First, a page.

31.12.2008 - 01.01.2009 29 °C
As I mentioned a week ago, I have returned to the land of wais and smiles, and popular protests against democracy. I had expected that the trouble in Bangkok, the temporary closure of Bangkok’s airport, and the negative travel advice from foreign ministries around the world might have reduced the number of tourists, but I cannot see any fall. There are more tourists in Bangkok and in Chiang Mai than in the whole of Indonesia, bar Bali.
Anyone who knows me will realise that there is no danger of being my caught in a fire in a nightclub, thank goodness. I am back in Chiang Mai, in northern Thailand, in a pleasant café called Daily Delight. I was here for a night back in March, but never got to enter the old town. First impressions of Chiang Mai are merely moderate. It seems like Khao San Road but with nicer cafes. So far, I would say Ubud is far classier; but I haven’t been to the museums yet.
But the food is good here. I haven’t written about food in a while. A lunch in Bangkok, on the banks of the Chao Praya river: fried rice with crispy fish, spring onion and galangal and a salad of cold oysters, prawns and squid with slices of raw garlic and a lime and chilli sauce. Nothing extraordinary, but very nice. Lunch on the banks of the same river in Ayutthaya, crispy catfish and mango salad, and pickled Thai sausage. Lunch yesterday: a creamy curry noodle soup called khao soi, followed by hot bananas in coconut milk. There is a lot of variety in Thai food: the curries and soups are familiar, but the stir-fries and spicy salads are less so. And the raw, fermented sausages entirely so.
I have decided to stop here for a while. There is plenty to do – wats, cookery courses, trekking – but more importantly I need to put a CV together and start applying for jobs, and this is as good a place as any. The process of reviewing my 'career' and completing application forms is extremely aversive, and I have been indulging in lots of displacement activities, such as uploading photos to flickr.
The Thais have their own (lunar) new year, but they also celebrate our Gregorian Tết with enthusiasm. (Incidentally, the original meaning of Tết in Vietnamese is a growth notch in a bamboo stem, and it can be applied to any festival.) Fireworks play a big role, of course – not least because there are plenty of Chinese people in Thailand – but there is one lovely tradition that I have not seen before.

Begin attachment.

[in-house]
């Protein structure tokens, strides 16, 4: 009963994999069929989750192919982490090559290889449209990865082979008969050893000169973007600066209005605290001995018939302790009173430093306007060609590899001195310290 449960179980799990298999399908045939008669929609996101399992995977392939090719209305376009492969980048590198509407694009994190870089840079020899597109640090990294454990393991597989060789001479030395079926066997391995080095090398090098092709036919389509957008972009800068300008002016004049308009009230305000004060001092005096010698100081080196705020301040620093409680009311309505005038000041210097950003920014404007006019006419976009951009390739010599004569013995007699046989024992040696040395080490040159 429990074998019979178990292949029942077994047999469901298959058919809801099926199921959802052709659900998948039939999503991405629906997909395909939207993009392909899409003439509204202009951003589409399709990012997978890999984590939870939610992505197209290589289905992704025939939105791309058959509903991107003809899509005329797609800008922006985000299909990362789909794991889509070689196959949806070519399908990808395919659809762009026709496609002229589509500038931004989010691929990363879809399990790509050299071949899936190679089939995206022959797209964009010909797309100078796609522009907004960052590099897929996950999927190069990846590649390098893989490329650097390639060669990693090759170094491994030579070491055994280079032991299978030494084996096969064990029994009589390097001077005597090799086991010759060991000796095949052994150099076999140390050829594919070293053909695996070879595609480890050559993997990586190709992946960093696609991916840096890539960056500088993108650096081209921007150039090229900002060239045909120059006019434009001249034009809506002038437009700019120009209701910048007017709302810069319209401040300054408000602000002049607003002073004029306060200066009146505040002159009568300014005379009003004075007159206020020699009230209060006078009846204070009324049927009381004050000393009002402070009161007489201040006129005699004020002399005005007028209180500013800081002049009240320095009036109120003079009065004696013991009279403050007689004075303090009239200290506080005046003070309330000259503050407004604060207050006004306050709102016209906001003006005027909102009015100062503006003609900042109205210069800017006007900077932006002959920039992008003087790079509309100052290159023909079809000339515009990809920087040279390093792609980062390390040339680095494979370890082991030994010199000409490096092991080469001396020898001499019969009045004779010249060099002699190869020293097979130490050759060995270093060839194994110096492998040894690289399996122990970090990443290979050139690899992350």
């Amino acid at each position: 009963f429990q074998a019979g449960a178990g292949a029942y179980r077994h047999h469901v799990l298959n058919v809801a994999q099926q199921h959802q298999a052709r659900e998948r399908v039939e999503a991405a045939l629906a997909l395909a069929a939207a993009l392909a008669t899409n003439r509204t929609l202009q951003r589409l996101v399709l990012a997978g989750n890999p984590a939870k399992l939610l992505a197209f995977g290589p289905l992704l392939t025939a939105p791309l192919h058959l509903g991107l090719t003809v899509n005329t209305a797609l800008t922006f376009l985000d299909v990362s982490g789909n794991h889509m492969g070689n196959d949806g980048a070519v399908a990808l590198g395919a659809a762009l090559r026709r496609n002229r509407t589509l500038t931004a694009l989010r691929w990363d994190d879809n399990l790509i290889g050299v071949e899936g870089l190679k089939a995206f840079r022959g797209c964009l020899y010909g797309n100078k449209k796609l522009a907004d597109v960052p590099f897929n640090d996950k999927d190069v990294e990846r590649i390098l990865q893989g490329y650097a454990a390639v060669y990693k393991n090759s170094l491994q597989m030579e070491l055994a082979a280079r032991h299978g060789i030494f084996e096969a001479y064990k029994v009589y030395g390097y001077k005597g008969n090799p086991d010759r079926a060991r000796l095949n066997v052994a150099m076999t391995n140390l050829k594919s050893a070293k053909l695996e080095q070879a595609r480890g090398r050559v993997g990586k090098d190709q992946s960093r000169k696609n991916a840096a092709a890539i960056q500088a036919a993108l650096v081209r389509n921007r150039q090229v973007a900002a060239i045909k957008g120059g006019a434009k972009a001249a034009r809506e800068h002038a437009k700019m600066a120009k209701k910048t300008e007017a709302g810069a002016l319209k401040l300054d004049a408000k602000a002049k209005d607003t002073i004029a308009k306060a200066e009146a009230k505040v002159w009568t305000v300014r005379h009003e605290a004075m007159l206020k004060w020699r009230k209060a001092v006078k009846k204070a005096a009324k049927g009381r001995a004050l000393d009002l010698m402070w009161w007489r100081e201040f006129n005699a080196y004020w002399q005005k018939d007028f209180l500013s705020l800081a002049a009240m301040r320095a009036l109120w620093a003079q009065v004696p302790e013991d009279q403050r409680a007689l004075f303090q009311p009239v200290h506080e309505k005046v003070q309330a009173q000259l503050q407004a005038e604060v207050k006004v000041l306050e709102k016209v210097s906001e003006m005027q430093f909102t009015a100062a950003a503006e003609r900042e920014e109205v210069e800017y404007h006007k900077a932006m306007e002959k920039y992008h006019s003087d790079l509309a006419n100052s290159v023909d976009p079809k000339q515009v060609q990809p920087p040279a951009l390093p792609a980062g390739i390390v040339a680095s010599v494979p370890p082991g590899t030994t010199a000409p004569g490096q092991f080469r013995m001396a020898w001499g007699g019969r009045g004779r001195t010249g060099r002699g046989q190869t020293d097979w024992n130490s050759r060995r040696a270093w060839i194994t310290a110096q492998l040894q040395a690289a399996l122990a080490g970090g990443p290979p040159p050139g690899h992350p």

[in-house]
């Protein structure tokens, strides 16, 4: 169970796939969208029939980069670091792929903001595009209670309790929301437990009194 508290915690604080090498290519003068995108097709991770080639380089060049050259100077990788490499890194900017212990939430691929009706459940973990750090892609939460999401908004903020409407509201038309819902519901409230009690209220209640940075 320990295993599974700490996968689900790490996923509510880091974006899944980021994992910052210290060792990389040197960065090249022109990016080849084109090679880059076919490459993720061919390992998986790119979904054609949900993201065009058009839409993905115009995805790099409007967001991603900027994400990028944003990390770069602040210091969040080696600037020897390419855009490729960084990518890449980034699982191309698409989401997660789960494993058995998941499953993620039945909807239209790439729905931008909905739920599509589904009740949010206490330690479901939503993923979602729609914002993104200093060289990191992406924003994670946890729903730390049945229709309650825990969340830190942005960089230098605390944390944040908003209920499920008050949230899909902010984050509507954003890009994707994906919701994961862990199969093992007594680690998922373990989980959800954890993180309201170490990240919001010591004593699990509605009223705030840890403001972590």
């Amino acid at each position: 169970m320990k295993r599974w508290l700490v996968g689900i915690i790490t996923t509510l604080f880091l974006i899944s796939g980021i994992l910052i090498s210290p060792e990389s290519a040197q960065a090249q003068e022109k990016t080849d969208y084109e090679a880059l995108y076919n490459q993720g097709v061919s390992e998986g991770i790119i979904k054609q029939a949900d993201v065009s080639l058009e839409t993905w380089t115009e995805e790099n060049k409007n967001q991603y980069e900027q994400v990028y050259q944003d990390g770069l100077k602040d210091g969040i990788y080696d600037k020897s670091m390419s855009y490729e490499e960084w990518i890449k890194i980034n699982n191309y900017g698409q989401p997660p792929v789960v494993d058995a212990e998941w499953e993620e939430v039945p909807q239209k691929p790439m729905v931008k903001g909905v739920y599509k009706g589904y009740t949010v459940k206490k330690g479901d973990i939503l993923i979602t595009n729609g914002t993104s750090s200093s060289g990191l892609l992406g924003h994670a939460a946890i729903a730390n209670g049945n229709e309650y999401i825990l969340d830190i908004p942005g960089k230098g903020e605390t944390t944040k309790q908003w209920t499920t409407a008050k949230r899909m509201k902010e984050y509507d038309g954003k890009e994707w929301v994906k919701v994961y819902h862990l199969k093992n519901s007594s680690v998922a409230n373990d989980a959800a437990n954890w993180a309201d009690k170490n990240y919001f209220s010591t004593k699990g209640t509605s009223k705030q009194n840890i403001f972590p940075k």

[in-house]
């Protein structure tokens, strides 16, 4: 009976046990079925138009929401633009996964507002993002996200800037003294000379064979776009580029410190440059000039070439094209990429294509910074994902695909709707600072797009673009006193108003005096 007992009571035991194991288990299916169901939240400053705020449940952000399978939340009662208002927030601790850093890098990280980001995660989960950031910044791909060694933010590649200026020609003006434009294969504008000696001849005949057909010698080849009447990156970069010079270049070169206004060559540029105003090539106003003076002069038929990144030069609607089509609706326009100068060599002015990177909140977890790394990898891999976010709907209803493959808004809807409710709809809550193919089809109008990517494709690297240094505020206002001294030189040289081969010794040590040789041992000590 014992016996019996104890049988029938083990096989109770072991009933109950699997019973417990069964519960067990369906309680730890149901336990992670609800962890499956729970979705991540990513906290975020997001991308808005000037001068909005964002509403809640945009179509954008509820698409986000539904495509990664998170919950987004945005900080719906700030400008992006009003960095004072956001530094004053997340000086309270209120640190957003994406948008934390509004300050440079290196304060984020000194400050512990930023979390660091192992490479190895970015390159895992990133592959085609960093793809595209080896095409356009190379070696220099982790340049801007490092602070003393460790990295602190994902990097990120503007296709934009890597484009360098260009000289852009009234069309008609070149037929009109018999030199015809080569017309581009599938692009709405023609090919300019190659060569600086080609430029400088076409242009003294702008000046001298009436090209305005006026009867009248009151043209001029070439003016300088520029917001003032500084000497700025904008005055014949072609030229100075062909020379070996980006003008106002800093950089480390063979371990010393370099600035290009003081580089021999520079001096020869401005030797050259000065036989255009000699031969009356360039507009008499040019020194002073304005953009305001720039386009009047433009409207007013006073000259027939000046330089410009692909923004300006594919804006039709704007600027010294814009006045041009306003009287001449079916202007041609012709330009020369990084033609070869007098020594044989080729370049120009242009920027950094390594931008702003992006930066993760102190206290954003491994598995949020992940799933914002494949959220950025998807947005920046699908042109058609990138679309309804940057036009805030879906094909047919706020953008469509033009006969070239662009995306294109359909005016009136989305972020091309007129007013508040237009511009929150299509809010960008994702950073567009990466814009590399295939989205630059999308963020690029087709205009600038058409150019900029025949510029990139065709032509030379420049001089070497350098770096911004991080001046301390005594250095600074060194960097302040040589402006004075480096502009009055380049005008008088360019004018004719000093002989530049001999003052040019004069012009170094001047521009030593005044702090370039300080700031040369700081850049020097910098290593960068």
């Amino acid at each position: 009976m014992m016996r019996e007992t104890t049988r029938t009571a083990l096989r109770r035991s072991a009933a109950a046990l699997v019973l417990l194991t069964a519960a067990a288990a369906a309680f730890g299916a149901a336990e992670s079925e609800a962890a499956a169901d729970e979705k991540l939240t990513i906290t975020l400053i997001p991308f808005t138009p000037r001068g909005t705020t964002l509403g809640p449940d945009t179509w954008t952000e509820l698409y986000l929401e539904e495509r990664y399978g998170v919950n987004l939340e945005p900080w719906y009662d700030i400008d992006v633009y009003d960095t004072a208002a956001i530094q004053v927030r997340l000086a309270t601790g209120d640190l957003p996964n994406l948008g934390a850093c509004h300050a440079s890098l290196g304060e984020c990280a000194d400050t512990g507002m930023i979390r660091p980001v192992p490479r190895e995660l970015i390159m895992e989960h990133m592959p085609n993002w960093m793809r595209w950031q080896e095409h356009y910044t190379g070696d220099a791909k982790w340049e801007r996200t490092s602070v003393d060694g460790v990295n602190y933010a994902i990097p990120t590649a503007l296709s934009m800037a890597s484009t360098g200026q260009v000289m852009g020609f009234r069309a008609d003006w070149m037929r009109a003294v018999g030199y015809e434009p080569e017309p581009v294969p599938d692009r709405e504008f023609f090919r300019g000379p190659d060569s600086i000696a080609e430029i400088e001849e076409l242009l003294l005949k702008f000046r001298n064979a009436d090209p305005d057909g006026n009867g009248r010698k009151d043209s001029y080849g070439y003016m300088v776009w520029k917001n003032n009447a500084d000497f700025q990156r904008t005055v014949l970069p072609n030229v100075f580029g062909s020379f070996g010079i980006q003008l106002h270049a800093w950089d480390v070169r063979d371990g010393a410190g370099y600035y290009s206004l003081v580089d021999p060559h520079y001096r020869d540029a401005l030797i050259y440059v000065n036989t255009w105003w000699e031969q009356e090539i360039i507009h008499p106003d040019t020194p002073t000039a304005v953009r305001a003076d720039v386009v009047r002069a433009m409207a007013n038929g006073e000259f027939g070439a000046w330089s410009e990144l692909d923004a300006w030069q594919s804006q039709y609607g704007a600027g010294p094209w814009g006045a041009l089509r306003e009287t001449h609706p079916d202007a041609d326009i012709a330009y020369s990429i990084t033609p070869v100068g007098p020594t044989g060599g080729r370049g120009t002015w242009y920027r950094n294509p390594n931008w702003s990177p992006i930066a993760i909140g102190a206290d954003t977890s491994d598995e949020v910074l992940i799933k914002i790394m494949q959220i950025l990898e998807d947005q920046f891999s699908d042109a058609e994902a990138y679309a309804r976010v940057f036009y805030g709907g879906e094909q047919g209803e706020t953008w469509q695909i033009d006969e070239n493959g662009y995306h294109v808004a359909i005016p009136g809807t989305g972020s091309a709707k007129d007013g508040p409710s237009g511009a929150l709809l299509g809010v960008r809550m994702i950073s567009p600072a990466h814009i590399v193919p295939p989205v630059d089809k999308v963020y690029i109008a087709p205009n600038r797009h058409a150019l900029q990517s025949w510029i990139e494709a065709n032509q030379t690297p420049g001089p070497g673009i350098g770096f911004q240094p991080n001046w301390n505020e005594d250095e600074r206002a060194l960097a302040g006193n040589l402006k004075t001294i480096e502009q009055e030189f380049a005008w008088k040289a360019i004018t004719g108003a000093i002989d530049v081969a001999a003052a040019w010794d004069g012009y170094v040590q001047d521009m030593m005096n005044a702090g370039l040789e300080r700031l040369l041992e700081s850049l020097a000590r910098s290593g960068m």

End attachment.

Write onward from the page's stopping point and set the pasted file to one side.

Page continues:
People carry large transparent plastic bags to the banks of the old town’s moat. When opened out they are squat cylinders with the bottom end open. To the open end is affixed a candle, and once the air in the sac has expanded, the balloon ascends. Releasing them is a silent act, individually meaningless but beautiful in aggregate, a far more refined tradition than our own crass, pet-torturing, look-at-me-fuck-you technicolour squibs.
The miniature Montgolfier machines drift slowly heavenwards, reaching hundreds of feet or more. Those near the ground are clouds of amber jellyfish. Upon rising they shrink to points, and last night the celestial hemisphere had new, ever-shifting constellations of orange orbs. The Chinese no doubt see dragons everywhere; I saw the cities of the northern hemisphere in polar projection.
(I later spoke to some tourists who had been in Luang Prabang over the new year, and that said that they do the same thing there.)
A less wonderful tradition is one of many Asian viruses, karaoke. In my room in Chiang Mai my ears were assailed by the worst singing I have ever heard – two women who manage to miss the correct notes, and each others', by every possible margin, including the maximum (probably a fifth, if you think logarithmically).
As the old year died I was watching Quantum of Solace on my laptop: a fairly poor movie with a poor title (Fleming's own), but Daniel Craig was terrific.
One of the relatively few tourists I met in the Bandas was a French-Pyrenean who went by the name of Ganesh. He imports goods from India and sells them in markets. He has tattoos of Ganesh, but he looks more like Rasputin.
Anyway, he is very well travelled, and he told me that Muslim women in Indonesia undergo “female circumcision”, which is against the law in many western countries.
I was not sure whether to believe it, but sure enough the Ulema Council of Indonesia said in 2006 that female circumcision is “necessary” for Muslims. It “cleans the filth from the genitals” said a spokesman, H Amidhan. According to this article in the New York Times, 96% of Muslim women in Indonesia have been cut. It’s amazing. Most people know that many African women are circumcised, but fewer know what happens in Asia. It’s important to note that apparently circumcision in Indonesia is a ritual, er, prick with a needle or removal of the prepuce only, but one of the aims is apparently to reduce libido, which presumably works by making intercourse painful.
A last reading list of 2008:
- The Last Templar, Raymond Khoury. Sub-Brown: very bad in every way.
Un Uomo di Altri Tempi, #115 in the series 'Julia: Le Avventure di una Criminologa', by Giancarlo Berardi. A noir (giallo) comic series; discovered, surprisingly, in Banda.
Hawksmoor, Peter Ackroyd.
The Book Thief, Markus Zusak.
The Daughters of Cain, Colin Dexter
Indonesian Banda, Willard A Hanna
Empire of the Sun, J G Ballard.
Festival for All the Dead, Colin Dexter.
Tales from the Thousand and One Nights, Penguin Classics edition
Ever After, Graham Swift.
Disco for the Departed, Colin Cotterill. Third in the delightful Dr Siri series.
Mr Clarinet, Nick Stone.